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Attorney threatens legal action to stop lake project

WILLIAM W. SAPP, is a senior attorney with the Southern Environmental Law Center. He has threatened legal action against the county.

The Grady County Board of Commissioners voted unanimously to begin the process to issue $15 million in revenue bonds to finance the dam design and construction for the 960-acre fishing lake on Tired Creek, but not before hearing the objections of some local residents and an attorney with the Southern Environmental Law Center.
William W. Sapp, senior attorney with the Southern Environmental Law Center, along with Beth Grant, Bill Maturro, Peter Wright, Tony Ward and Margaret Tyson voiced concerns about the environmental impact of the lake, the economics of the project, and the county commission’s timetable for the project.
On the other hand, a few citizens who had learned opponents to the lake would be making public comments also attended to voice support for the commissioners and the lake project.
Speaking up for the board and Tired Creek lake were Grady County Joint Development Authority Chairman Charles M. Stafford, JDA member Joe Porter, and Cairo businessowner Nat Higdon.
Sapp has made an open records request under Georgia law to review the county’s files on the Tired Creek project and county officials have made those records available for his inspection today (Wednesday).
According to Sapp, their objections to the project which were transmitted to the U.S. Army Corps of Engineers in May of this year are based on an inaccurate hydrology report, the mitigation proposed is not adequate, and thirdly a large lake as proposed would become choked with weeds.
“The permit as we analyzed it has serious flaws. We are perfectly willing to meet with you and discuss these concerns and the issues voiced here. We are concerned about your pace and hoping you will table any decision on issuing bonds until you have time to meet with us and hear from others in the community,” Sapp said.
In a letter dated July 19th Sapp advised commissioners, “a challenge to the Corps’ permit may be filed” and he urged the county “to delay a final decision until these concerns can be resolved.”
Beth Grant, who resides in Thomas County but says she owns property in Grady County, questioned how the lake would be an “economic engine” for the county. According to Ms. Grant, the case document on the lake indicates the economic impact to county would be “minor.”
Ms. Grant also questioned the need for such a large lake with other lakes such as Seminole and Walter F. George so close by.
She went on to allege those who stand to profit from the lake are not Grady Countians. “It concerns me greatly that most of the data that has been gathered to support the lake, as well as most of the advice on it, have come from outside firms that stand to or already have profited most richly from its permitting and construction.”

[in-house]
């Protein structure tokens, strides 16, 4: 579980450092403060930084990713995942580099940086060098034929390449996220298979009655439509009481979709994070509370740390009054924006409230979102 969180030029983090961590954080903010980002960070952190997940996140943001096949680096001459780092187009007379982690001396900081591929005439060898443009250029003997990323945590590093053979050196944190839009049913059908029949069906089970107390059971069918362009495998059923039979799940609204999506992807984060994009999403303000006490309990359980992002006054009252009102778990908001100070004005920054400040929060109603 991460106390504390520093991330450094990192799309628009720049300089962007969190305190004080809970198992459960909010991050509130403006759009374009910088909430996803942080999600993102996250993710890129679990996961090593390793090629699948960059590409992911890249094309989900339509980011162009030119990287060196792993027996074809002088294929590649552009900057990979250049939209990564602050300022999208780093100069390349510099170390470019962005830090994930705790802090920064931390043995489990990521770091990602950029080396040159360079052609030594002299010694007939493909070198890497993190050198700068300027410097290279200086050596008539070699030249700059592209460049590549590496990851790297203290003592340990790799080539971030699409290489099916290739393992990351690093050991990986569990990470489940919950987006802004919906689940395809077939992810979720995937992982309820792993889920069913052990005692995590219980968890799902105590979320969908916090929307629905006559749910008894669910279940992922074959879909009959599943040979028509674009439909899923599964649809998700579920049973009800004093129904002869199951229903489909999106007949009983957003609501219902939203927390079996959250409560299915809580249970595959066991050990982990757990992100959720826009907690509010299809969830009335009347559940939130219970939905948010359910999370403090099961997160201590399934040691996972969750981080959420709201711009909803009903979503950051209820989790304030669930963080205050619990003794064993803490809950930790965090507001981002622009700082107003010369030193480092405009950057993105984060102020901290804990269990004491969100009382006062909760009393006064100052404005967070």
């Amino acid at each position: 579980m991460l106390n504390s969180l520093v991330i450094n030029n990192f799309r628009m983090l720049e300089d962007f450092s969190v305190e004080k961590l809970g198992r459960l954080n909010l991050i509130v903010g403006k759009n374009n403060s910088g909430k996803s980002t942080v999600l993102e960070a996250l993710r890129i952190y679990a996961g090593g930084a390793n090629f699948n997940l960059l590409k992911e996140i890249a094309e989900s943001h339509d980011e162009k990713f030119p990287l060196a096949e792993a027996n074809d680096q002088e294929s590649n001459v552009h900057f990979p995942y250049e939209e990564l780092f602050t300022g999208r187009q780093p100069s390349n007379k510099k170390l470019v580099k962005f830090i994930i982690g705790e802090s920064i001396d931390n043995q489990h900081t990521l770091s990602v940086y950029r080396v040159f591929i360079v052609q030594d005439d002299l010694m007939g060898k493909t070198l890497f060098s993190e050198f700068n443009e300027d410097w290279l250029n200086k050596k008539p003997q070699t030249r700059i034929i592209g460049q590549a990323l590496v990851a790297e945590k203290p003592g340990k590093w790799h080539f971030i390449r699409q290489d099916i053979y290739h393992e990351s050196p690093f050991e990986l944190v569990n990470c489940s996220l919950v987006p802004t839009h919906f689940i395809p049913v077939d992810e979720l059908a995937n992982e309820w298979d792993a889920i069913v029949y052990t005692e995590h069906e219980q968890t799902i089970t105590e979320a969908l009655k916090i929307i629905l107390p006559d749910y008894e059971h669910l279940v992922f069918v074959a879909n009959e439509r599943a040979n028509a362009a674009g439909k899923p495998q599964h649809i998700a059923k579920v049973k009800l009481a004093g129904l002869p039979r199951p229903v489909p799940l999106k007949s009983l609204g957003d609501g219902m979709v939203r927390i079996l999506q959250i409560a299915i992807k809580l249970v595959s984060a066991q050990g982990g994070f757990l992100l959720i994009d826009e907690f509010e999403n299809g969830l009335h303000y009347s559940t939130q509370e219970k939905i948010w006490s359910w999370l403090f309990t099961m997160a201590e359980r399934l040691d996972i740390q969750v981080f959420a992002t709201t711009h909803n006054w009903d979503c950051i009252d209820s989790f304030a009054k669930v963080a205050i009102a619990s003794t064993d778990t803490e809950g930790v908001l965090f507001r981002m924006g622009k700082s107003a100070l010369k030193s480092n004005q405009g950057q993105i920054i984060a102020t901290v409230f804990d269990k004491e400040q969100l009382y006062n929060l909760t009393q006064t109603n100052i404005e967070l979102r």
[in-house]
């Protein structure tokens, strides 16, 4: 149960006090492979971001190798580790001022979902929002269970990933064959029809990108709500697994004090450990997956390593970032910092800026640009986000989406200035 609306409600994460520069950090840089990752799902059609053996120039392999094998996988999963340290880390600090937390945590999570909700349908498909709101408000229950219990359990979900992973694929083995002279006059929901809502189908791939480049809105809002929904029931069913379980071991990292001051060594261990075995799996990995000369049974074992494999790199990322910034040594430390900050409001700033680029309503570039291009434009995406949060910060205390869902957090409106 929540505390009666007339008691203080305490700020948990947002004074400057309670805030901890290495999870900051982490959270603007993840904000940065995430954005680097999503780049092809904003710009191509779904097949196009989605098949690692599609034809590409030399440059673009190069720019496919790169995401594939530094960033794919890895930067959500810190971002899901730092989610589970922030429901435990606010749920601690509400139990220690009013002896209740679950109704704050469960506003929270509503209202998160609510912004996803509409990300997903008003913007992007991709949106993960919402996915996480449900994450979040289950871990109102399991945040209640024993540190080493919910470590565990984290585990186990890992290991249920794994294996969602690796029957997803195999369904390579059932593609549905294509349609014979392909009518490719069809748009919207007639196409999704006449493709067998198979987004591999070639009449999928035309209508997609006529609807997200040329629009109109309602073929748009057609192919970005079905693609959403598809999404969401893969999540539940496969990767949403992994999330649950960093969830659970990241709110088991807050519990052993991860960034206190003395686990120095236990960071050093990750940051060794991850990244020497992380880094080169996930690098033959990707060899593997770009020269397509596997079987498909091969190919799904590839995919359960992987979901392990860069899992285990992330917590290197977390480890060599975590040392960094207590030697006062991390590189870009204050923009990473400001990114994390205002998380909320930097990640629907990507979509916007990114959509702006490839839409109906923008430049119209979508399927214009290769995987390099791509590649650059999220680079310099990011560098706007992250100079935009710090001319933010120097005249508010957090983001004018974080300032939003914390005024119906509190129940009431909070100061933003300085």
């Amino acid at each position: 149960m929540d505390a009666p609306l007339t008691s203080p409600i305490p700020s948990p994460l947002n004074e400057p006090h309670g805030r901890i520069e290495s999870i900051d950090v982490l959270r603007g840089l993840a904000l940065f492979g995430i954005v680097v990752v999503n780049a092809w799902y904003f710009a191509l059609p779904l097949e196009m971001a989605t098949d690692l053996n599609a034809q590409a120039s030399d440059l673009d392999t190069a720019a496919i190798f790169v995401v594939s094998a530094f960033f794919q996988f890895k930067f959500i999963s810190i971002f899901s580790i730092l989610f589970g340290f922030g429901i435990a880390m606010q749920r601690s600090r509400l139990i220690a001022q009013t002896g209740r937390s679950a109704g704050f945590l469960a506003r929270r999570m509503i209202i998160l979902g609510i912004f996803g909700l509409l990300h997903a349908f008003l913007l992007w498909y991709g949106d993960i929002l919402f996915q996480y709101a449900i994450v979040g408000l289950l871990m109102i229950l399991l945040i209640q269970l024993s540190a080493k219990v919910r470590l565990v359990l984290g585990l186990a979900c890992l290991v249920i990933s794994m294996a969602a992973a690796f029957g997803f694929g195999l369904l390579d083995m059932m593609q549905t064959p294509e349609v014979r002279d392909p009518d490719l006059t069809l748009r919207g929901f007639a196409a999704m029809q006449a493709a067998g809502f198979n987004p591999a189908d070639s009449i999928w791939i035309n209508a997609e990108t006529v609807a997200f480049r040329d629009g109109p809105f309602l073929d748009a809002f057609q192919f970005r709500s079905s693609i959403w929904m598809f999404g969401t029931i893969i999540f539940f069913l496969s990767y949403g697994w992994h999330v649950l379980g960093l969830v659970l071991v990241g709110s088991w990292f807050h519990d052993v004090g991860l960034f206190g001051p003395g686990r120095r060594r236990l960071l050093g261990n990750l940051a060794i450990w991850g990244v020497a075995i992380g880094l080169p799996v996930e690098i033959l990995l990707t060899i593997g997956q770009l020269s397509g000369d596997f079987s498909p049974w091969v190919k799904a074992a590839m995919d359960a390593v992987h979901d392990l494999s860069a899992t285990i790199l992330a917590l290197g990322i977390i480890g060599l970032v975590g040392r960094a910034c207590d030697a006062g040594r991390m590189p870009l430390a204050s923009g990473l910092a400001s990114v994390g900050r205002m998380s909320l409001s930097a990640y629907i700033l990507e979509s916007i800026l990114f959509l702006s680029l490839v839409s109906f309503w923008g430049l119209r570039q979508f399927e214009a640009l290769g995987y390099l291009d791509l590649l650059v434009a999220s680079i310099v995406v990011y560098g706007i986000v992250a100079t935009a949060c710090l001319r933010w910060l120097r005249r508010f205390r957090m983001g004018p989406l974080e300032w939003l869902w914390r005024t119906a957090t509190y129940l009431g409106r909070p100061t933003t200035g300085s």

Bill Maturro, a resident of Lee Road in southern Grady County, also took issue with the cost of the project and advised commissioners to distinguish between needs and wants.
“Do you really want to mortgage the county to people in New York and China?” Maturro asked.
Peter Wright, a vocal opponent of the lake, said the county is quickly turning into a “third world country with a few rich, a lot of poor and a shrinking middle class.”
Tony Ward said his concern was that few if any Grady Countians would benefit from employment in connection with the lake construction.
“The main concern is the rush. What did it take, 50 or 60 years to get where we are and now you’re acting as if the house is on fire. I haven’t seen an opportunity for public comment on the current plan. I think if we just take a pace where you look at what you are doing, have community involvement, and slow down some,” Margaret Tyson said to commissioners.
She added, “I question if there is going to be residential development out there or just a fishing lake.”
Speaking out in favor of the lake and the county’s plans to issue bonds to finance the project was Cairo businessman Nat Higdon, an owner of Ira Higdon Grocery Company.
Higdon said as an employer the lake would be an attraction for new employers as well as to young talent, who are hard to attract to Grady County due to a lack of amenities.
JDA Chairman Charles M. Stafford said he had been a resident here for over 30 years and had been involved in economic development here most of those years. “This lake will do more than anything else than has been done in 30 years to bring people and industry to Grady County. We are a seven member board, very diversified, and the board voted and we are 100 percent behind the project and what you are doing,” said Stafford, who is also chairman of United National Bank.
JDA member Joe Porter echoed the comments made by Higdon and Stafford.
After allowing for public comment the board continued with its agenda and unanimously voted to solicit the South Georgia Governmental Services Authority to issue $15 million in revenue bonds on the county’s behalf.

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